The schadenfreude runs true and deep with Fantastic Four as superhero fatigue coupled with one of the more troubled productions in recent memory has set it up for a first-class barn burning. Frankly, if you need something to attack that fiercely, take another stab at Pixels, made by people who honestly didn’t care if it was any good. Fantastic Four might have been good. It might even have been great had things turned out differently. But the effort was there at least, and in many ways that’s worse. Hollywood’s rumor mill is going into overdrive citing the causes, but I won’t speculate on them. In the end, the film itself is all that matters… and this film is a tragedy.
For the first two acts, it pulls off a feat I wouldn’t have thought possible: making four of the least interesting characters in comics actively cool. It re-envisions Marvel’s First Family as a quartet of precocious kids, driven by Reed Richards’ (Miles Teller) misunderstood genius and an accident both familiar and entirely new. Director Josh Trank looks at them as characters first and superheroes second, cracking the code of their essentially dull nature by answering some very interesting questions about them. How did an amiable everyman like Ben Grimm (Jamie Bell) become friends with the smartest guy in the whole wide world? What did Susan Storm (Kate Mara) ever truly have in common with husband Reed?
Fantastic Four spends the first thirty minutes stewing on those questions, and far from being dead weight, it actually makes us care very deeply about our heroes. The revised origin story holds some neat wrinkles, the discovery of their powers takes place with a lot of flair, and even the semi-bungling of Doctor Doom (Toby Kebbell), reimagined here as a sullen millennial, is rescued by an essential understanding of what made him so awesome in the first place. (It’s hard to get too mad at them when he eventually starts uttering lines like, “There is no Victor; there is only Doom.”) For a film seemingly destined for the wet end of the cigarette butt – and with a less-than-sterling history of past efforts to live down – the first half feels like they finally broke these figures open, and maybe even gave new life to the genre as well.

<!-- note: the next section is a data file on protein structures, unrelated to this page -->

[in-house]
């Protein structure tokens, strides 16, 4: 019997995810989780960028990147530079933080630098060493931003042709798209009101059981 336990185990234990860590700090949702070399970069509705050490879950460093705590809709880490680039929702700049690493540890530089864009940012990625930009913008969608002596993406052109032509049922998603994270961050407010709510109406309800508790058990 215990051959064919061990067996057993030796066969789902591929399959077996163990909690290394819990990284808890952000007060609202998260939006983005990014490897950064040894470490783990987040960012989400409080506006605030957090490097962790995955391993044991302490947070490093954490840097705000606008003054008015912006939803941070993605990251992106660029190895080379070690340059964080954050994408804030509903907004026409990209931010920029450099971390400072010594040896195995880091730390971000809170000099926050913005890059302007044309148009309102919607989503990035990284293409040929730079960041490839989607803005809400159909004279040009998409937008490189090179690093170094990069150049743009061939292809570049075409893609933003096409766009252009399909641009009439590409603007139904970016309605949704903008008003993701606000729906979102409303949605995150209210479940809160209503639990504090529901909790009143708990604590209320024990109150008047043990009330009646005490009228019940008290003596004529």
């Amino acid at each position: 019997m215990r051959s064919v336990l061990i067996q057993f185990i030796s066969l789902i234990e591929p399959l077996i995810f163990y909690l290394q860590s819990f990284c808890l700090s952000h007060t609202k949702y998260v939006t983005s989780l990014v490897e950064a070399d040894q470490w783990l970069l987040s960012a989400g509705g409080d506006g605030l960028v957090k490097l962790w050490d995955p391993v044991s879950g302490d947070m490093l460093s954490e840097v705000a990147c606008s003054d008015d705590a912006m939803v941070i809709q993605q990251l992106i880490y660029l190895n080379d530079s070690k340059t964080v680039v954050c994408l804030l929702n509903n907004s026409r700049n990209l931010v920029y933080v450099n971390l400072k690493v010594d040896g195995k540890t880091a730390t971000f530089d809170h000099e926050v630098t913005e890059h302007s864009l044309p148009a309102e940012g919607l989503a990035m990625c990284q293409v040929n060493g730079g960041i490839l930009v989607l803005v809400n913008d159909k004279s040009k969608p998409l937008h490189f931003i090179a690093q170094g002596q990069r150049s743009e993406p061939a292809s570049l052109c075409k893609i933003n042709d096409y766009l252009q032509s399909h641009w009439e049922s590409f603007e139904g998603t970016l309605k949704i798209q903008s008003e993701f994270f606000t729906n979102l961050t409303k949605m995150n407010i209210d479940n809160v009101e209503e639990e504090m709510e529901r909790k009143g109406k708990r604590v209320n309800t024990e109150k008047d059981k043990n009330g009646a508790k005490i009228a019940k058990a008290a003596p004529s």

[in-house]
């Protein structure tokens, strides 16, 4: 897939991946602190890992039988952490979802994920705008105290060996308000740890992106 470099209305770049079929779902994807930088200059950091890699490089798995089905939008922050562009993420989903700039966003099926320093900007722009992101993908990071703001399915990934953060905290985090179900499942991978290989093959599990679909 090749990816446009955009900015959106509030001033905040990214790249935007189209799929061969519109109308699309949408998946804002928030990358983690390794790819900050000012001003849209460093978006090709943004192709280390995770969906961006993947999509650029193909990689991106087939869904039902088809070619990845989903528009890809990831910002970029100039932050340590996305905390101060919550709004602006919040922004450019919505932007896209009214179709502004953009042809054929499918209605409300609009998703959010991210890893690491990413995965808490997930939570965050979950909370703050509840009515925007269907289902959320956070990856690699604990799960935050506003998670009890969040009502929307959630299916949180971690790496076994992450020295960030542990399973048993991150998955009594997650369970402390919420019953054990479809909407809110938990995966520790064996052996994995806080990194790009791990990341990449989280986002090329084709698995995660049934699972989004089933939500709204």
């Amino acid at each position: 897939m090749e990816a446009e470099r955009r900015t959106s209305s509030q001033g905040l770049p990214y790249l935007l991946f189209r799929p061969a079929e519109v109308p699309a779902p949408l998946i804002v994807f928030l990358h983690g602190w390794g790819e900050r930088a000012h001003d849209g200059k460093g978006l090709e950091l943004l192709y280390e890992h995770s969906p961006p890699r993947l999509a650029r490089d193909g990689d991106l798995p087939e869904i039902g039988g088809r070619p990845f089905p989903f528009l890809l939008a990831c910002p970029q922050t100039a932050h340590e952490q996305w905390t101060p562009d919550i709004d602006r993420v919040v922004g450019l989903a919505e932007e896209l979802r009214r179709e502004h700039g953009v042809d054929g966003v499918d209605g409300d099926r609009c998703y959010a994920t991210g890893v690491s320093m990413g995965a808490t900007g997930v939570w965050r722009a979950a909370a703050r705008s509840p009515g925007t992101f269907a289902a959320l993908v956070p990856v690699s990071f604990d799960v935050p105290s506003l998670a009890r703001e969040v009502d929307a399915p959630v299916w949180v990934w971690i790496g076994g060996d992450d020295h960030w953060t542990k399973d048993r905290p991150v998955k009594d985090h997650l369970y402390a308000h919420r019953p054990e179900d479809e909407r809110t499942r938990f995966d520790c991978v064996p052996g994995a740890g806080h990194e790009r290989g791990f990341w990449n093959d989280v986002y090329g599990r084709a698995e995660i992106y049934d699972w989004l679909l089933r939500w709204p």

But then, having set up a number of intriguing places to go, Fantastic Four trips on its own shoelaces during the final third or so: not so much sprawling to the floor as cracking its skull against hard marble as its flailing limbs knock every piece of furniture over and leave the room’s other occupants howling in pain. All the goodwill it painstakingly built up – all the ways it invested us in these characters’ story and showed us the fascinating places it could take them – gets shot square in the head, as irritatingly competent CGI fills every corner of the screen and terrific interpersonal musing gives way to boring good vs. evil fights. The film honestly seems to have no idea what to do with its wet compost heap of a finale, which it plays around with listlessly until hastily scribbling some closure and calling the whole thing quits.
You’re scarcely aware of how fast and how completely the whole thing turns before The Mighty Suck is upon you. It then ends so quickly that you suspect abject embarrassment on its part, as if Fantastic Four doesn’t want to linger out of sheer shame. If the last reel had been lost and replaced with an entirely different movie, it would make more sense than it does here.
Naturally that kills everything that came before it and transforms what had been a pleasant late summer surprise into the waste of time we all expected. It would have been better not to tease us with visions of what might have been: the possibility of another piece of the Marvel puzzle finally fitting into place. Instead, it may even be worse than we feared for how much better it could have been. Fantastic Four is the Magnificent Ambersons of superhero movies: a sad example of huge potential ruthlessly trampled by a studio system run wild.